It’s hard not to hold your breath when Jackie Chan is on screen. And it becomes more complicated when you have to sit through his stunts. The Hong Kong actor has been performing death-defying acts his entire career, has been injured over a dozen times, and recovered only to get back into it. His dedication to his craft is astonishing, and no two movies are the same — because Chan has something bigger and better to offer with every single one of them.
Perhaps the greatest stunt in Chan’s career takes place at the end of the 1985 film “Police Story,” which the actor directed and co-wrote. It’s the first installment in the titular franchise, where we meet him as cop Ka-Kui, shortly before a war breaks out between cops and criminals on the streets of Hong Kong. The film’s climactic ending features a fighting sequence at the mall, which culminates with Chan sliding down a pole covered with lights — causing him second-degree burns, a dislocated pelvis, and a back injury. Additionally, Chan didn’t have much time to film the stunt.
The epitome of fearlessness
Jackie Chan is easily the most talented martial artist and stuntman in the film industry — his ability to dedicate himself to the most impossible of action sequences and execute them is a testament to his passion. Watching him commit to these stunts with fearlessness is a familiar experience, but it’s scarier to learn what went on behind the scenes.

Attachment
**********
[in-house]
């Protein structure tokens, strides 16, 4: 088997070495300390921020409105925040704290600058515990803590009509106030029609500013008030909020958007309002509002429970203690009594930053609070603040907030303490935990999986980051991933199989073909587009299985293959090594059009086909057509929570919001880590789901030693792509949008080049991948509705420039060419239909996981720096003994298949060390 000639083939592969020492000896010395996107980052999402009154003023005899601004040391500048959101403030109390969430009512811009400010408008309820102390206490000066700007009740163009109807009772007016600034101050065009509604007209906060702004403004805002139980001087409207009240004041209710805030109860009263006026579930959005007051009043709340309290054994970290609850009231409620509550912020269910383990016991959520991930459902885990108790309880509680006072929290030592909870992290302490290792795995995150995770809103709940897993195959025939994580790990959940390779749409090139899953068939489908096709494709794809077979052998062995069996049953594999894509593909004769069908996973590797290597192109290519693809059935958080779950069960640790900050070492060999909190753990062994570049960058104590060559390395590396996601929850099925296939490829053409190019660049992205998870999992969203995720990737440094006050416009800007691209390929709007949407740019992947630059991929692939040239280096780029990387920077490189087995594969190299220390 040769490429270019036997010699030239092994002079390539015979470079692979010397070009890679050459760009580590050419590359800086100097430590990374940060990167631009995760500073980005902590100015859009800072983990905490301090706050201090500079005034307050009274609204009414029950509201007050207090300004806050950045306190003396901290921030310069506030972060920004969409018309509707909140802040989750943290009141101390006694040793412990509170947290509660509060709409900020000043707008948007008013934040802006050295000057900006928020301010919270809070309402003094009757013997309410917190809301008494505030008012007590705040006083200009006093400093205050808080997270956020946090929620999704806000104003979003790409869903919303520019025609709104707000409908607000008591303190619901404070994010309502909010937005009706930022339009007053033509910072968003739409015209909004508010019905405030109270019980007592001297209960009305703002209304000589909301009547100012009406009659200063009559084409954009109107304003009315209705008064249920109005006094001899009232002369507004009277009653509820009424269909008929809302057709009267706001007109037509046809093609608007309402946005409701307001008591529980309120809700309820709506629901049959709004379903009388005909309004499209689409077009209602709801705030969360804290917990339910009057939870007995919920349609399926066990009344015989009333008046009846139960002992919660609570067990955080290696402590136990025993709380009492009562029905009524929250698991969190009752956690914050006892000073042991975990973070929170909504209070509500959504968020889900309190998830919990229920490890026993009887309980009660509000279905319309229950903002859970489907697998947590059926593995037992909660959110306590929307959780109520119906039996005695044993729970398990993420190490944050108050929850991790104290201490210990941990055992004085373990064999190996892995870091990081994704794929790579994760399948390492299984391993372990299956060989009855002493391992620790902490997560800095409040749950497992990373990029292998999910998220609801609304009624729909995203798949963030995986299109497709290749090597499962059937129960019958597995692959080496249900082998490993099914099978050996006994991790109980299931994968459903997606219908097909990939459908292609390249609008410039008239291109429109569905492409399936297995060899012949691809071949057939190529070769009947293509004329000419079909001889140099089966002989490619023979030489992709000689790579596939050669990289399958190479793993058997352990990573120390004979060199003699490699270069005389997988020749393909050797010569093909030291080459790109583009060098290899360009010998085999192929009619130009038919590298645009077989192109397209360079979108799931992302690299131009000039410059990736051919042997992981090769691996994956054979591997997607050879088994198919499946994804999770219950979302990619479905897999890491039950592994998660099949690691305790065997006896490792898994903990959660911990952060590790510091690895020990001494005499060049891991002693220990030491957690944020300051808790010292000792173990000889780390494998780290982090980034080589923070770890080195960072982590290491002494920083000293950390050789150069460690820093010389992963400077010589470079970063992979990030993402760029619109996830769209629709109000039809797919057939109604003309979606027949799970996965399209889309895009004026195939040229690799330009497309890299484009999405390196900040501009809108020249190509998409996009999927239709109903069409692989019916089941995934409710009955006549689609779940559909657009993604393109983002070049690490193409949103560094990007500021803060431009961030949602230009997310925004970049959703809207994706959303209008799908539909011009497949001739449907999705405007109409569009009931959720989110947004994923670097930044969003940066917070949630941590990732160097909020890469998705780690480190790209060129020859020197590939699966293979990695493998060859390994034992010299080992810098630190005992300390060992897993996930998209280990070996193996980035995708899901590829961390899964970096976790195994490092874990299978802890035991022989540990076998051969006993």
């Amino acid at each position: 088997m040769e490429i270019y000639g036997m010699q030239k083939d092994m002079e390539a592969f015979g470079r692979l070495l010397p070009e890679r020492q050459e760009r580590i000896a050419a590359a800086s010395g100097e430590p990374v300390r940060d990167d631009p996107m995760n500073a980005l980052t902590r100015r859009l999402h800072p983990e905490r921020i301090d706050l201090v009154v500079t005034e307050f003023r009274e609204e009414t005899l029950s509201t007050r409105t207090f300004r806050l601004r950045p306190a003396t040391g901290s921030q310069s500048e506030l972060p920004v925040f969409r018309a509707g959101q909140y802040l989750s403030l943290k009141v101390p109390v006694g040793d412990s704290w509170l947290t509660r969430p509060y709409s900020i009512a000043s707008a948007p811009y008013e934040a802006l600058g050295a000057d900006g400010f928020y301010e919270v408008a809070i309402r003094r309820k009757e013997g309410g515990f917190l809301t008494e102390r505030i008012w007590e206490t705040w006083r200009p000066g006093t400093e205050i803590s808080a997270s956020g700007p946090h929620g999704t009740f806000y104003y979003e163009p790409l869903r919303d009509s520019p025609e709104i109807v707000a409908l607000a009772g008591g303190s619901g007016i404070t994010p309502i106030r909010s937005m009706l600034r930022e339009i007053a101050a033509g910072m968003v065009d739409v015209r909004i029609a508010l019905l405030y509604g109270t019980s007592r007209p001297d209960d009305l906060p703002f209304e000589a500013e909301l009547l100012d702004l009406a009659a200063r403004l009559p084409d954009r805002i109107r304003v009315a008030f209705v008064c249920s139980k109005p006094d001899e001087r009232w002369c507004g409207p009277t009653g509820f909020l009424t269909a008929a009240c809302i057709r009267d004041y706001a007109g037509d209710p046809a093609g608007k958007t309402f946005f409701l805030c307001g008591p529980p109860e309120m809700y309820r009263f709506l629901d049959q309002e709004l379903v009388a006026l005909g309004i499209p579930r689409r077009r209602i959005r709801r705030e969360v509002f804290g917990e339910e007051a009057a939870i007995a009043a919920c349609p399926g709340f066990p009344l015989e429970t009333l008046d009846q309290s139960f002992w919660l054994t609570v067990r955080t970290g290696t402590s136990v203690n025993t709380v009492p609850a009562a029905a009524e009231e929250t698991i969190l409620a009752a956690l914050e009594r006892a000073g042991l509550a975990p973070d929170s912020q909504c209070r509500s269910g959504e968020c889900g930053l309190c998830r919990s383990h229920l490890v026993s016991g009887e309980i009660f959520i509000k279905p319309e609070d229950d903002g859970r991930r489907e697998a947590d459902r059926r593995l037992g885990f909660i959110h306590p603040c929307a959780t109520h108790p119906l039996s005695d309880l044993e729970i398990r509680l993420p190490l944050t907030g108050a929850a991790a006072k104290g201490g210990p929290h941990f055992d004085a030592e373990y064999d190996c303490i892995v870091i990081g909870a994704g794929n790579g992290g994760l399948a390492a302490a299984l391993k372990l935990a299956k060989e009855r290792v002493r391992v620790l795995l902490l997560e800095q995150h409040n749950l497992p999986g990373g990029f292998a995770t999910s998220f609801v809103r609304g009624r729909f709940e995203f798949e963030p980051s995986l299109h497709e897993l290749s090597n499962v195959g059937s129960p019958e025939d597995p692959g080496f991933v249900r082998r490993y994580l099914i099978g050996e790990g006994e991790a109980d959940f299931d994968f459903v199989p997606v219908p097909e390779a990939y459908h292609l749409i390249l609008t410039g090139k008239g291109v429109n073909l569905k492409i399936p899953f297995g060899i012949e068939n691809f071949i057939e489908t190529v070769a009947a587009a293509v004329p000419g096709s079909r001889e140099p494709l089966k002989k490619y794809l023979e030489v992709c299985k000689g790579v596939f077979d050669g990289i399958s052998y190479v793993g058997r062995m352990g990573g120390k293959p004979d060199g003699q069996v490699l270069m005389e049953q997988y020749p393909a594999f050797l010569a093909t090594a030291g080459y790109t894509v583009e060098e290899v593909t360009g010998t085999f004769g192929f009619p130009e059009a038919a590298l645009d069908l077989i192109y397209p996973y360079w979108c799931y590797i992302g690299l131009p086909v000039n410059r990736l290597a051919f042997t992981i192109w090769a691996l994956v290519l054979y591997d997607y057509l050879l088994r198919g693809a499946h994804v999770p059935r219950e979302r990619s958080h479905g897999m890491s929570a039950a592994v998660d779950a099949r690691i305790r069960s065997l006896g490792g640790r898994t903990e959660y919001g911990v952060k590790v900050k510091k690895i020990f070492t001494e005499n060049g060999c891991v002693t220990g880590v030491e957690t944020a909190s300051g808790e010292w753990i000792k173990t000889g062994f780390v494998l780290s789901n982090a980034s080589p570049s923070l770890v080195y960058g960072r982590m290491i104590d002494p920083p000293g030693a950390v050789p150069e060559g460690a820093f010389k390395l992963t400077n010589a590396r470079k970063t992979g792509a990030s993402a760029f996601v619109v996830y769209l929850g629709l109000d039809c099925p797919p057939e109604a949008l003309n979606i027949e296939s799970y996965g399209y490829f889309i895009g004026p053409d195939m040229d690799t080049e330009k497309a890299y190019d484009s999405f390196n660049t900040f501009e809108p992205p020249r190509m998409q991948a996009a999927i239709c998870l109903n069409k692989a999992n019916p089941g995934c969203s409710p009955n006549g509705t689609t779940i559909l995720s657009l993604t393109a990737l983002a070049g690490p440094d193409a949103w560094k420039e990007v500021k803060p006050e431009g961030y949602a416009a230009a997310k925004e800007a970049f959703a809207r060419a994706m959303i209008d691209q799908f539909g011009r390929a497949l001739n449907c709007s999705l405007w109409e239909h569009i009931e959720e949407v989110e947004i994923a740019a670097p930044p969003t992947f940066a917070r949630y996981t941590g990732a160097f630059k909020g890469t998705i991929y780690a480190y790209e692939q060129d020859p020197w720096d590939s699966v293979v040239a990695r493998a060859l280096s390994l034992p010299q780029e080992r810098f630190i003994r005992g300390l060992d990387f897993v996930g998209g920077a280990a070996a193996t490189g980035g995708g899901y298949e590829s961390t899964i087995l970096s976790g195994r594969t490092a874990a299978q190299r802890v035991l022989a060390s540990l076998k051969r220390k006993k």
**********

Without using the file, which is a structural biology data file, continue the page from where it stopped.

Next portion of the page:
At the end of “Police Story,” Jackie Chan completed the biggest stunt of his career: sliding down a pole in a mall and crashing into actual light bulbs and multiple panes of sugar glass. You’d think Chan had enough time to prepare for the scene: but he had to perform as soon as the cameras were rolling. Roger Ebert’s published history of “Police Story” intricately explains the actor’s bravado in the final 20 minutes of the film, when Chan and his stunt crew barrelled through an estimated 700 pounds of sugar glass.
‘It’s scary. It’s really scary.’
A lot went into making the multi-story slide down the pole stunt a reality — it was filmed in a mall with 15 rolling cameras, and the decorative lights were built from scratch. The film’s crew strapped real light bulbs on the vertical pole and had to use the building’s electricity to power it since a regular battery didn’t have sufficient power to do so (via Chan’s conversation with IGN).
While describing the filming experience, Chan wasn’t hesitant to admit it was pretty scary. “It’s scary. It’s really scary. I’m just ordinary people … I’m not Superman.”
Although the actor was terrified of what would happen at the end of the stunt, he was forced to jump on the pole when the cameras mistook him for being ready. So when the cameras began rolling, Chan took a leap of faith, jumping and sliding down what appeared to be hundreds of light bulbs, slamming through a “canopy of sugar glass” and making a safe-seeming landing. It’s magical, otherworldly stuff.
Chan felt so accomplished on completing the stunt that he had already begun celebrating with his crew … before he realized he had second-degree burns from the electricity used for the light bulbs. The entire action sequence was filmed in one take, and Chan ended the day by celebrating with his crew.
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